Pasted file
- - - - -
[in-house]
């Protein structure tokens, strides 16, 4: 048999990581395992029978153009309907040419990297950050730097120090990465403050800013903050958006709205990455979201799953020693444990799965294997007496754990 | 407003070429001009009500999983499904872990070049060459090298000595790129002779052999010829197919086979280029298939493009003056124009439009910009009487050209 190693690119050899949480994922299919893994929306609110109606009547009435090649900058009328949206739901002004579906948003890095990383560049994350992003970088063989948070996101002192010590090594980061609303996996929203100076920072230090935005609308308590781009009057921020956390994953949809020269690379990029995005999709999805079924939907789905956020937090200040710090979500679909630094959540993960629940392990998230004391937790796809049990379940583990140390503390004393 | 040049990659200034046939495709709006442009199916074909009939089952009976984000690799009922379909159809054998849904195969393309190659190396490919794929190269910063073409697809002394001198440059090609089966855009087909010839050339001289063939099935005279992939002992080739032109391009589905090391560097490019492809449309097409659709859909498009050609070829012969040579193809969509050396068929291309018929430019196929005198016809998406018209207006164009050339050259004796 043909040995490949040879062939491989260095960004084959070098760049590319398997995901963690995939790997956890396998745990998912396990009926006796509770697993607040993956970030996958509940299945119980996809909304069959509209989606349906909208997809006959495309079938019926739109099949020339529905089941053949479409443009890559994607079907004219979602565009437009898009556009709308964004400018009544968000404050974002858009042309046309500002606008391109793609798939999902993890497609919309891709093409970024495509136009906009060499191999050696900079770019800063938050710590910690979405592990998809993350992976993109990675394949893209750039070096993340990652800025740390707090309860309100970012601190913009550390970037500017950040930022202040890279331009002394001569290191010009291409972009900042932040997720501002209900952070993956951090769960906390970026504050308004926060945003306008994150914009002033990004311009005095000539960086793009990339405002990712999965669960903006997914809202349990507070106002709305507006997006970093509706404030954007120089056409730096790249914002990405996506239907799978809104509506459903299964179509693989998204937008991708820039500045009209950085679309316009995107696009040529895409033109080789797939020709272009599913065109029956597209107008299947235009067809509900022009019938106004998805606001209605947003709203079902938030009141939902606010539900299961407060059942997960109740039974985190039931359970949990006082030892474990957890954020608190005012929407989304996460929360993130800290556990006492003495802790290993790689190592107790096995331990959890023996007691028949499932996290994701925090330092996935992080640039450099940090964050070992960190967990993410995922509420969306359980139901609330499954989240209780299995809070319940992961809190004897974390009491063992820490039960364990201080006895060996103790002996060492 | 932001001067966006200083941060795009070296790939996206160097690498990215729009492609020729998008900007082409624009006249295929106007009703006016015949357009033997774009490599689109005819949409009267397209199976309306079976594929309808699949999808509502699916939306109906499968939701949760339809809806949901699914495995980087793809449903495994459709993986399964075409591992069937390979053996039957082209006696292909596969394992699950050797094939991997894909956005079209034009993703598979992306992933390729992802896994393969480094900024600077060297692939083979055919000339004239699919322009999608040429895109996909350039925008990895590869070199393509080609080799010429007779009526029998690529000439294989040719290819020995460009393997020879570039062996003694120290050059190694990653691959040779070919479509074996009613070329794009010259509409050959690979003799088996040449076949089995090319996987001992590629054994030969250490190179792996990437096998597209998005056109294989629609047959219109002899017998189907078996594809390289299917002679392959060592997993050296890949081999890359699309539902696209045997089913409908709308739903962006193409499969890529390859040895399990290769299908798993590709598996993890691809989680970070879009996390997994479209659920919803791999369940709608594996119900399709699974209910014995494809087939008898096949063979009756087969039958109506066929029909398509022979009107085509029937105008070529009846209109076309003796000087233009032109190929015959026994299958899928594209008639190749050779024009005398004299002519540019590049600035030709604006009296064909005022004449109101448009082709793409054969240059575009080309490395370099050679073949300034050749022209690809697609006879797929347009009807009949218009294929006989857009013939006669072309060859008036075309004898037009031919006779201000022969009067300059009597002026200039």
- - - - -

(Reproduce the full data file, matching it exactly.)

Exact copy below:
[in-house]
């Protein structure tokens, strides 16, 4: 048999990581395992029978153009309907040419990297950050730097120090990465403050800013903050958006709205990455979201799953020693444990799965294997007496754990 | 407003070429001009009500999983499904872990070049060459090298000595790129002779052999010829197919086979280029298939493009003056124009439009910009009487050209 190693690119050899949480994922299919893994929306609110109606009547009435090649900058009328949206739901002004579906948003890095990383560049994350992003970088063989948070996101002192010590090594980061609303996996929203100076920072230090935005609308308590781009009057921020956390994953949809020269690379990029995005999709999805079924939907789905956020937090200040710090979500679909630094959540993960629940392990998230004391937790796809049990379940583990140390503390004393 | 040049990659200034046939495709709006442009199916074909009939089952009976984000690799009922379909159809054998849904195969393309190659190396490919794929190269910063073409697809002394001198440059090609089966855009087909010839050339001289063939099935005279992939002992080739032109391009589905090391560097490019492809449309097409659709859909498009050609070829012969040579193809969509050396068929291309018929430019196929005198016809998406018209207006164009050339050259004796 043909040995490949040879062939491989260095960004084959070098760049590319398997995901963690995939790997956890396998745990998912396990009926006796509770697993607040993956970030996958509940299945119980996809909304069959509209989606349906909208997809006959495309079938019926739109099949020339529905089941053949479409443009890559994607079907004219979602565009437009898009556009709308964004400018009544968000404050974002858009042309046309500002606008391109793609798939999902993890497609919309891709093409970024495509136009906009060499191999050696900079770019800063938050710590910690979405592990998809993350992976993109990675394949893209750039070096993340990652800025740390707090309860309100970012601190913009550390970037500017950040930022202040890279331009002394001569290191010009291409972009900042932040997720501002209900952070993956951090769960906390970026504050308004926060945003306008994150914009002033990004311009005095000539960086793009990339405002990712999965669960903006997914809202349990507070106002709305507006997006970093509706404030954007120089056409730096790249914002990405996506239907799978809104509506459903299964179509693989998204937008991708820039500045009209950085679309316009995107696009040529895409033109080789797939020709272009599913065109029956597209107008299947235009067809509900022009019938106004998805606001209605947003709203079902938030009141939902606010539900299961407060059942997960109740039974985190039931359970949990006082030892474990957890954020608190005012929407989304996460929360993130800290556990006492003495802790290993790689190592107790096995331990959890023996007691028949499932996290994701925090330092996935992080640039450099940090964050070992960190967990993410995922509420969306359980139901609330499954989240209780299995809070319940992961809190004897974390009491063992820490039960364990201080006895060996103790002996060492 | 932001001067966006200083941060795009070296790939996206160097690498990215729009492609020729998008900007082409624009006249295929106007009703006016015949357009033997774009490599689109005819949409009267397209199976309306079976594929309808699949999808509502699916939306109906499968939701949760339809809806949901699914495995980087793809449903495994459709993986399964075409591992069937390979053996039957082209006696292909596969394992699950050797094939991997894909956005079209034009993703598979992306992933390729992802896994393969480094900024600077060297692939083979055919000339004239699919322009999608040429895109996909350039925008990895590869070199393509080609080799010429007779009526029998690529000439294989040719290819020995460009393997020879570039062996003694120290050059190694990653691959040779070919479509074996009613070329794009010259509409050959690979003799088996040449076949089995090319996987001992590629054994030969250490190179792996990437096998597209998005056109294989629609047959219109002899017998189907078996594809390289299917002679392959060592997993050296890949081999890359699309539902696209045997089913409908709308739903962006193409499969890529390859040895399990290769299908798993590709598996993890691809989680970070879009996390997994479209659920919803791999369940709608594996119900399709699974209910014995494809087939008898096949063979009756087969039958109506066929029909398509022979009107085509029937105008070529009846209109076309003796000087233009032109190929015959026994299958899928594209008639190749050779024009005398004299002519540019590049600035030709604006009296064909005022004449109101448009082709793409054969240059575009080309490395370099050679073949300034050749022209690809697609006879797929347009009807009949218009294929006989857009013939006669072309060859008036075309004898037009031919006779201000022969009067300059009597002026200039």